Last fall, I reported progress on halting an appalling practice that is much closer to home than most of us realize, human-trafficking. Human-trafficking is a modern-day version of slavery that is thriving in the United States and sadly, in some our own communities. Every day, human beings are bought, sold, or smuggled so that others can profit from their forced labor or sexual servitude. While every state criminalizes at least some forms of trafficking activity, legislators across the nation continue to explore new ways to combat traffickers and provide support for victims.
Most of us are unaware, but human-trafficking is a lucrative business right here in northern Illinois. In this area, human traffickers are using the massage parlor industry as a cover and method for connecting sex-trade customers with mostly East Asian women, both documented and undocumented, who are being forced to perform sex acts. Operators of these parlors locate in communities where zoning laws do not specifically address licensure, lighting, dress codes, and hours of operation for massage parlors.
To counter the spread of this revolting industry, in August of last year, then Gov. Quinn signed into law a bill that takes a three-pronged approach to attacking human-trafficking issues. Senate Bill 3558, signed into law as Public Act 98-1013, sets fines against pimps, traffickers, and those who buy services from trafficking victims. The new law also expands forfeiture to those convicted of promoting this form of prostitution. Given that the physical, mental, and emotional toll the victims suffer is so significant, the new law also allows the state’s Department of Human Services to issue grants to support specialized services to aid in the healing process for victims. We are fortunate in Illinois to also have a “Safe Harbor” law on the books, which prevents sex-trafficking victims from being treated as criminals for the prostitution activities in which they were engaged.
To continue on the efforts of last fall, I have introduced House Bill 2556, which creates the Human-Trafficking Resource Center Notice Act. The goal of this legislation is to provide that specified businesses and establishments conspicuously provide information concerning the availability of the National Human-Trafficking Resource Center (NHTRC). Not only will this legislation help victims of this heinous crime gain access to the resources they need to overcome the trauma they’ve experienced, but also be an avenue for anyone who observes or suspects trafficking of occurring to be able to report it to the proper authorities.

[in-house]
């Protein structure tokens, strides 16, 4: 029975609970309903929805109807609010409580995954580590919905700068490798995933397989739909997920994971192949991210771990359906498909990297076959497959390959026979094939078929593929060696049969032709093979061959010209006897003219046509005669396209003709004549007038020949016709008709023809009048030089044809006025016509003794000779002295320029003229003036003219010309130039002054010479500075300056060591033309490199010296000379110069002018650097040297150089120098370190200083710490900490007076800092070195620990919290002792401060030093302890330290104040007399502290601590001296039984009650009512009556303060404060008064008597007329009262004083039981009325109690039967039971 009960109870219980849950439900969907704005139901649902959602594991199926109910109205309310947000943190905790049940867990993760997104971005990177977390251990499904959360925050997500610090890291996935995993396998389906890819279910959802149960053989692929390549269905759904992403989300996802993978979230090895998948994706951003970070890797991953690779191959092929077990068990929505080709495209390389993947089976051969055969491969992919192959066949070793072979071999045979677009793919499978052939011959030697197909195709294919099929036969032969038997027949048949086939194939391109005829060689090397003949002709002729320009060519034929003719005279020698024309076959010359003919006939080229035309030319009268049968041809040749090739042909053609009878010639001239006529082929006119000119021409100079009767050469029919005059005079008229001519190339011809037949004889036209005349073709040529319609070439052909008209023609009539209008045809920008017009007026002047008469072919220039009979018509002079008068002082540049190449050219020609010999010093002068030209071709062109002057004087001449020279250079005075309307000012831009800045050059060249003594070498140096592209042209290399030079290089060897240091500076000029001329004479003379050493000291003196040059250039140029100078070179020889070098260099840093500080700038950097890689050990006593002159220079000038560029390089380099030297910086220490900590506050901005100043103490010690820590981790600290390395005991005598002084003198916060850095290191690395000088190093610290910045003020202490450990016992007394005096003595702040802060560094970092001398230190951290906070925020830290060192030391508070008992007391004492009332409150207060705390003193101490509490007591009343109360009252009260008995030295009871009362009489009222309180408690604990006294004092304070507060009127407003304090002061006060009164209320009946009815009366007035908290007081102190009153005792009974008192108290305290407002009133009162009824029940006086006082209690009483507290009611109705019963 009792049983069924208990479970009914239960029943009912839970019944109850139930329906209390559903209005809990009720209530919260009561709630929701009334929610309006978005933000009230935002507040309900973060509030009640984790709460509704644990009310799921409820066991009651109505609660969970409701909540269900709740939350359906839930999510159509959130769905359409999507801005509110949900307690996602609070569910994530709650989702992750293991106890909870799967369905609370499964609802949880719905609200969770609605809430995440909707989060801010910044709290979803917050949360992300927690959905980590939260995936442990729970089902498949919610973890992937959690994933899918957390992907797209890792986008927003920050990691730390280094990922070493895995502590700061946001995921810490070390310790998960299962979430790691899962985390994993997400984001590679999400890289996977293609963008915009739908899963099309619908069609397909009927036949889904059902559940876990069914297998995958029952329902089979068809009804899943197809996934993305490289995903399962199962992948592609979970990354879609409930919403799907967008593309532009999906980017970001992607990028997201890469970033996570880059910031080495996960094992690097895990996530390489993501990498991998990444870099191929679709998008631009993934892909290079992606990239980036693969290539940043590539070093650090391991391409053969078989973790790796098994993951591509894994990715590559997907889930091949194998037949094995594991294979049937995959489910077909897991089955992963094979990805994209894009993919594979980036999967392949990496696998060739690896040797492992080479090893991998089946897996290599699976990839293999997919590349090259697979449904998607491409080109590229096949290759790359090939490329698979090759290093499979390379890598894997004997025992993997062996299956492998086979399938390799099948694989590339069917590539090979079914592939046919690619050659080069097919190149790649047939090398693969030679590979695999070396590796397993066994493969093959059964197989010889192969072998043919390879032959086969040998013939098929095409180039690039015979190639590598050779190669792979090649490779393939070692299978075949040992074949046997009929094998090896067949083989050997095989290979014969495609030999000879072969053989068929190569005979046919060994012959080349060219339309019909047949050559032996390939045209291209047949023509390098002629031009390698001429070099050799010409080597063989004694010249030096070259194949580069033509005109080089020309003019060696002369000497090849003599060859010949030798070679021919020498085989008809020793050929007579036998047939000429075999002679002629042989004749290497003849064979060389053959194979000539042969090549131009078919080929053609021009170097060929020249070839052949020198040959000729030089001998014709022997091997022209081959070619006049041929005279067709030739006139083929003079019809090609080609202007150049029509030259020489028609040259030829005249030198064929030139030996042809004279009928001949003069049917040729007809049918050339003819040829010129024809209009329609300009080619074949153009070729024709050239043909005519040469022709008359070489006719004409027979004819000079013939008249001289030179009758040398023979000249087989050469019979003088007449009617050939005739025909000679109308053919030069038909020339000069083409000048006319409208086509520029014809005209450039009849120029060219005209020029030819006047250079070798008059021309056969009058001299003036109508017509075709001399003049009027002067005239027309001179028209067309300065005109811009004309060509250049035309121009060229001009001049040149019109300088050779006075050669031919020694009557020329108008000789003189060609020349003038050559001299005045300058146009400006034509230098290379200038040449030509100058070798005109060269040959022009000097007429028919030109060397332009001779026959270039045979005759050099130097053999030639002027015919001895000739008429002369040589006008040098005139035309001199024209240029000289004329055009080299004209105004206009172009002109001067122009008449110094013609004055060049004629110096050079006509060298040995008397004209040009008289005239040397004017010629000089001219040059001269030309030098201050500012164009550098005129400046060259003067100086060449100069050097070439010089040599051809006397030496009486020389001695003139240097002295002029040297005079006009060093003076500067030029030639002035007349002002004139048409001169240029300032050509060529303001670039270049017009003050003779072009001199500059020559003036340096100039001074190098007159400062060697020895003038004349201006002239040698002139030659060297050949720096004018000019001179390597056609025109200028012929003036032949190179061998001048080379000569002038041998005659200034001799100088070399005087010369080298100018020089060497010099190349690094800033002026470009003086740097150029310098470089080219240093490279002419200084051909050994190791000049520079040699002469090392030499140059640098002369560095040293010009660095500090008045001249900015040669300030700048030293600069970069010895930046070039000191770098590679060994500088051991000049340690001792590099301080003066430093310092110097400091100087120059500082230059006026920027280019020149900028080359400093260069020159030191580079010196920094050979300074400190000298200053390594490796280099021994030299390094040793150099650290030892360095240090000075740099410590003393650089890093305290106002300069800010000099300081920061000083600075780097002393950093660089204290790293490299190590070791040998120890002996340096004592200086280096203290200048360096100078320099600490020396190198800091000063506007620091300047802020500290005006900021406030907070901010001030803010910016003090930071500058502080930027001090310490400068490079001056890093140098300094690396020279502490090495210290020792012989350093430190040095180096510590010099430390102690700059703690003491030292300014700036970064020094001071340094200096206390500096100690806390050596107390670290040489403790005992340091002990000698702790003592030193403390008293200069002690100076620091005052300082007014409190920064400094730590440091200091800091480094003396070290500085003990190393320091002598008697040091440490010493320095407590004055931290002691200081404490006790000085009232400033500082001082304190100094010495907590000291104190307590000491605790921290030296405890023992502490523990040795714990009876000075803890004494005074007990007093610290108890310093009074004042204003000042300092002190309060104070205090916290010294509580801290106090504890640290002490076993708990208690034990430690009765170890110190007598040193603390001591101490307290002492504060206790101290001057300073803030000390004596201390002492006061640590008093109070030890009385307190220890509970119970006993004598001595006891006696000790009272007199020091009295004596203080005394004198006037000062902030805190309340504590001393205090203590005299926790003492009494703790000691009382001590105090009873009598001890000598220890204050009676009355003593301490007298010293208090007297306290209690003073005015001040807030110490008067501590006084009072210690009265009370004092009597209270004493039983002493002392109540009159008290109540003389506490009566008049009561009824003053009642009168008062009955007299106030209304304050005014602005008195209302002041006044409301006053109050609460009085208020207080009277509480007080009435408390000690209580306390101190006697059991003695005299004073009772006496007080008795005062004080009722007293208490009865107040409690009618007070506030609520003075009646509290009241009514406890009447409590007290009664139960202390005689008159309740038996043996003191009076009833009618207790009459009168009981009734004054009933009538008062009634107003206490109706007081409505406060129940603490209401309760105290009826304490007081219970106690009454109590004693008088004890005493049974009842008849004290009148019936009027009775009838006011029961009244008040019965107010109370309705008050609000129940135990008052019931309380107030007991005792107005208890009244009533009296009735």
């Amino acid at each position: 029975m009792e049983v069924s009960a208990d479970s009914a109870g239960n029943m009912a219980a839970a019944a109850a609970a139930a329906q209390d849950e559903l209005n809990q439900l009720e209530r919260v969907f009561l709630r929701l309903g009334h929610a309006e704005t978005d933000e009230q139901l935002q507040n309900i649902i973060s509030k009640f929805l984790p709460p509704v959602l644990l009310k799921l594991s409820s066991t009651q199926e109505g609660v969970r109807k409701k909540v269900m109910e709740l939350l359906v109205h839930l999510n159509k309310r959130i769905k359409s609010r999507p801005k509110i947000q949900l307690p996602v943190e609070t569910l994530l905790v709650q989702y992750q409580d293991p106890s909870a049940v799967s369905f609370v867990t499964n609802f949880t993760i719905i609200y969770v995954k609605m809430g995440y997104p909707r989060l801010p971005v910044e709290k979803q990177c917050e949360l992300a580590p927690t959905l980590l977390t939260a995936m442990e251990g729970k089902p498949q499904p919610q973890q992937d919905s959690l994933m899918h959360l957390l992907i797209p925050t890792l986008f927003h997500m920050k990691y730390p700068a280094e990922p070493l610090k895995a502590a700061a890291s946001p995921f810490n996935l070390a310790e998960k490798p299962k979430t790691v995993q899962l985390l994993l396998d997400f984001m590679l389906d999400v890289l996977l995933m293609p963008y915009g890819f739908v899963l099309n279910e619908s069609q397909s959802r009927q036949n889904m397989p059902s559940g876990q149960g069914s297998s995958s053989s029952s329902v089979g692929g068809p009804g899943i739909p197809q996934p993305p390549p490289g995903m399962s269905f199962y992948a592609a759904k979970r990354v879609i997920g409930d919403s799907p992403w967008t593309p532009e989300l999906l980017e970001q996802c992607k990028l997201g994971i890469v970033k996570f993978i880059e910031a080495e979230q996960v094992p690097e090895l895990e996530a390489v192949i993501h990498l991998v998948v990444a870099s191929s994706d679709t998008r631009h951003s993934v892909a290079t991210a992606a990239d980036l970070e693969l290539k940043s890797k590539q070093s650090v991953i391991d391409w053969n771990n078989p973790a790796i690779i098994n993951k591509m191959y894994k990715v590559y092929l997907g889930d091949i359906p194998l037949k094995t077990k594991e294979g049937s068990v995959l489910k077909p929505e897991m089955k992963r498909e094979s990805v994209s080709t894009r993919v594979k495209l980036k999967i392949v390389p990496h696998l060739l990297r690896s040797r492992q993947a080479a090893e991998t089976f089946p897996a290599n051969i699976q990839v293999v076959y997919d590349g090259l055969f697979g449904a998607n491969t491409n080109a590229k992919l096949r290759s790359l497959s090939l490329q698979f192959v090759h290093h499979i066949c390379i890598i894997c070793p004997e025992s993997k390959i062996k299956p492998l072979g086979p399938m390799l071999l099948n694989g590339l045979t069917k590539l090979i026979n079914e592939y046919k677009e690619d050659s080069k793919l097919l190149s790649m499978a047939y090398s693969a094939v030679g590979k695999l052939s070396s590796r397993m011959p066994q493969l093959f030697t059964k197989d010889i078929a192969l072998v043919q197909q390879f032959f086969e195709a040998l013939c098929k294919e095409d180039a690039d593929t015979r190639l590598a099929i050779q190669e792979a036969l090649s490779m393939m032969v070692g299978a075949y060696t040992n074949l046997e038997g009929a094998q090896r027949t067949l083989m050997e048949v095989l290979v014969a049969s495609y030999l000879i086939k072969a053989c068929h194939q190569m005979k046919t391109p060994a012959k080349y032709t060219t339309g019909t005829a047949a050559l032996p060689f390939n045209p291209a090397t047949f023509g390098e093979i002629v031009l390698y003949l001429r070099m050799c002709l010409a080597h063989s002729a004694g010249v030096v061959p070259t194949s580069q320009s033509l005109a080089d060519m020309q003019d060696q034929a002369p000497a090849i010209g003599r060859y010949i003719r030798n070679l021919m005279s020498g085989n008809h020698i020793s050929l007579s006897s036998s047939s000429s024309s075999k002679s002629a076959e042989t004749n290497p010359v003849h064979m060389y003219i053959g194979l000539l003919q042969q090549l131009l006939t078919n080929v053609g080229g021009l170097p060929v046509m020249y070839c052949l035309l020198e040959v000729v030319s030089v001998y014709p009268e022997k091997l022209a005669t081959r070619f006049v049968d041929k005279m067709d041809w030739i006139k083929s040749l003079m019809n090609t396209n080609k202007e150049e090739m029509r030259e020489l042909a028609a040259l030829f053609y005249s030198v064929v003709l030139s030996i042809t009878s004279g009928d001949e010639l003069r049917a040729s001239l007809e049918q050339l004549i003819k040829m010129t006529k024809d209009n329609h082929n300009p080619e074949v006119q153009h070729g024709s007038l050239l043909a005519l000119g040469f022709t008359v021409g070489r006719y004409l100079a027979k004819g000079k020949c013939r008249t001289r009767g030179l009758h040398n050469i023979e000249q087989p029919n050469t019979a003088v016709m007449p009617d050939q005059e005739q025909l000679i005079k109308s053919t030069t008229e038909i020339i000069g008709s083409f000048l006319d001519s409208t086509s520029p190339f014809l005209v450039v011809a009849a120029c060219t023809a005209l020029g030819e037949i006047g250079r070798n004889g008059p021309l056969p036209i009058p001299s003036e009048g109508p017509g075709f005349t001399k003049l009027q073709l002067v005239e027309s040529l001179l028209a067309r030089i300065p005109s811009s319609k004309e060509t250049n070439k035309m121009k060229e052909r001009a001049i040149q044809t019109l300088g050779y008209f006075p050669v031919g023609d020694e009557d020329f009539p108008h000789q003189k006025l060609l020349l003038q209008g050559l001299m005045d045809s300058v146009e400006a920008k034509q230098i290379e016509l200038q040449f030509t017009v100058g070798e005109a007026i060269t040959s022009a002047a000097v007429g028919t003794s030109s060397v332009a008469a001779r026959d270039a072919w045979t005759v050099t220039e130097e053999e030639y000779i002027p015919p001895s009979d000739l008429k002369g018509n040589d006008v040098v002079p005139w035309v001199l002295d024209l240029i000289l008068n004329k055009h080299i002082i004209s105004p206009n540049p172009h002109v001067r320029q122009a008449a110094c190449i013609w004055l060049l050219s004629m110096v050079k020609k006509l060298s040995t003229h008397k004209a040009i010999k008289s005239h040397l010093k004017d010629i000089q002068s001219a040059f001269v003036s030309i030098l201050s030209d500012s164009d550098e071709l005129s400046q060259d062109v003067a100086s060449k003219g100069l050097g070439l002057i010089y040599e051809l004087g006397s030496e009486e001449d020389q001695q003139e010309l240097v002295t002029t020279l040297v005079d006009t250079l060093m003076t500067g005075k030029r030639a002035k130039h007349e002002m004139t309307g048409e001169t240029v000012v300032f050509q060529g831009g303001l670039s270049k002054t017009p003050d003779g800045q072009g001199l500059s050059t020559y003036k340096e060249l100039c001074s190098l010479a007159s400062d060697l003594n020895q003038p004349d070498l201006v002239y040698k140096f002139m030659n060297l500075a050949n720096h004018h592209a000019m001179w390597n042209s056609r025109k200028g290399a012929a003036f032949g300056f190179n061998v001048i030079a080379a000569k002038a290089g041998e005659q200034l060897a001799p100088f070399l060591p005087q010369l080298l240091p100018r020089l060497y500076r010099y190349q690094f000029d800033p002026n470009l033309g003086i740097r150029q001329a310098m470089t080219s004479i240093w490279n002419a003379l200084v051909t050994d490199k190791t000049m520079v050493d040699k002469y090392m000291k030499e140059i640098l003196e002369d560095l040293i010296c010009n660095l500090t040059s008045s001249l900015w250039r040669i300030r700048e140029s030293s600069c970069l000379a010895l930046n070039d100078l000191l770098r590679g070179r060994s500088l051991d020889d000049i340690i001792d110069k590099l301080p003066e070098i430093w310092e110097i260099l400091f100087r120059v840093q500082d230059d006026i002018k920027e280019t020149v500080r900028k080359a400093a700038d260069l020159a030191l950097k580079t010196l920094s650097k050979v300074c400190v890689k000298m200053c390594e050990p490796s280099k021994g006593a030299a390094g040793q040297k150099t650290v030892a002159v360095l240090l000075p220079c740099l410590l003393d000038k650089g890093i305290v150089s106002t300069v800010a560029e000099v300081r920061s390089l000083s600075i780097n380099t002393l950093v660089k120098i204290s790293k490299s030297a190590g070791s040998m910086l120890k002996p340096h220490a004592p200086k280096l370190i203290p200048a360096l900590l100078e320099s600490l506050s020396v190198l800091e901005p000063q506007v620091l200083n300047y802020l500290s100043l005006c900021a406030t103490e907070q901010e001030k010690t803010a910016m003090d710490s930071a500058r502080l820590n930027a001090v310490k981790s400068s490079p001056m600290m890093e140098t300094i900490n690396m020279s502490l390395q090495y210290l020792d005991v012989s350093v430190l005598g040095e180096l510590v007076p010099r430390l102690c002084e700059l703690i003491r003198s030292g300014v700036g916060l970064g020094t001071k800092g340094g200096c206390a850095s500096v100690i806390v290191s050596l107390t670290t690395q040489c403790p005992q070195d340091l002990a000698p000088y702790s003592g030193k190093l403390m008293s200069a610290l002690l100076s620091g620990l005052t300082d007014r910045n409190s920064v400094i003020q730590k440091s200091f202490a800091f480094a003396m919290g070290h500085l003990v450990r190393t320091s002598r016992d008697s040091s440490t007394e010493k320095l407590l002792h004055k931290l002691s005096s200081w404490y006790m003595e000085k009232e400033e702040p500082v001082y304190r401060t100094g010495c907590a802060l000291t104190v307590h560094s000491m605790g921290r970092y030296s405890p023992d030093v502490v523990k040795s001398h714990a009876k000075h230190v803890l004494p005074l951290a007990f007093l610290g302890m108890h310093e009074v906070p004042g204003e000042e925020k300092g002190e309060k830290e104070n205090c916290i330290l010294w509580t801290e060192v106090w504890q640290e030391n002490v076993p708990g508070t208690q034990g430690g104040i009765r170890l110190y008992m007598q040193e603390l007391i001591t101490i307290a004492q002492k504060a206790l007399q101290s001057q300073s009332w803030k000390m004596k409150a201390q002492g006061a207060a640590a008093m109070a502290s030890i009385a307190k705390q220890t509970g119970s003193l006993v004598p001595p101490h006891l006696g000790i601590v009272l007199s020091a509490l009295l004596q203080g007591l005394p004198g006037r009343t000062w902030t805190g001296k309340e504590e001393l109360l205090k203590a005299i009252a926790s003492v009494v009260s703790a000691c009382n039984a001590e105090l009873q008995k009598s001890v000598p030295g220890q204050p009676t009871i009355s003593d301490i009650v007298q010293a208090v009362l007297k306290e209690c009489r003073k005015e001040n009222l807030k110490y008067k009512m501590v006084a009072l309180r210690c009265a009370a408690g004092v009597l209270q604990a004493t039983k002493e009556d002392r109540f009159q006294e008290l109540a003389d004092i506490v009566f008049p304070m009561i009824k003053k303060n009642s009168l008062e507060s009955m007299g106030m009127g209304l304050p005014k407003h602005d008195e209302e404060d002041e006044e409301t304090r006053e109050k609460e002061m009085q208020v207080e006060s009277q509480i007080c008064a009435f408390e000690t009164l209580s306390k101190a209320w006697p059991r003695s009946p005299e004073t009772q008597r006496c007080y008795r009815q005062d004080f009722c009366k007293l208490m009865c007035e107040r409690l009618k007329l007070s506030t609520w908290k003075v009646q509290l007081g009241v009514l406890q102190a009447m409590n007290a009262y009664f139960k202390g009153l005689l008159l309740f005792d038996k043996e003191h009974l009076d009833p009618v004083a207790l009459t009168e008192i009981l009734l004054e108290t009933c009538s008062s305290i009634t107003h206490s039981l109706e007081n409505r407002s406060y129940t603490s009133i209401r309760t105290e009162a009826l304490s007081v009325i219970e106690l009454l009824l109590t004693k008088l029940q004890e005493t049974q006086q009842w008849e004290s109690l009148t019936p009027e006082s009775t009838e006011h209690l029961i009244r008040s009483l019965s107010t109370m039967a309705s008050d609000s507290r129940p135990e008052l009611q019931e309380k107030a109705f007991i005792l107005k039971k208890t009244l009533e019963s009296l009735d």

Providing information about a resource like NHTRC in our communities has a major impact on lessening the impact of human-trafficking because the majority of victims and witnesses do not know where to turn when they encounter it. Since the NHTRC began offering its services in December of 2007, more than 90,000 potential instances of human-trafficking have been reported, leading to nearly 19,000 cases brought against human-traffickers, saving thousands from the emotional and physical torment of this practice. The vast majority of the tips NHTRC has received came not from victims, but by concerned members of the community, which is why making information about NHTRC more readily available to the public is so important.
I am happy to report that a thorough and coordinated effort to rid our communities of these illegal establishments is taking place at the county and municipal levels. Under the leadership of Planning and Development Committee Chairman Joe Gottemoller, McHenry County is taking the lead in creating a very restrictive ordinance for the regulation of massage parlors located within the purview of the county. The Village of Algonquin and City of McHenry are also to be commended for the adoption of model ordinances that block virtually every loophole these criminals use. In addition, the City of Crystal Lake and the Villages of Spring Grove and Lake in the Hills are taking significant steps to close down massage parlors that are engaging in this terrible form of forced prostitution.
I applaud the efforts of our local leaders, and I will continue to work closely with them to ensure that state, county, and local laws that govern land use provide maximum protections to combat human-trafficking in our communities. I would also encourage the public to learn more about the impact of human-trafficking by visiting the NHTRC website at http://www.traffickingresourcecenter.org/, and do not hesitate to report any suspicion you may have of trafficking happening in your area by calling 1-888-373-7888. Your phone call could be a life-saver.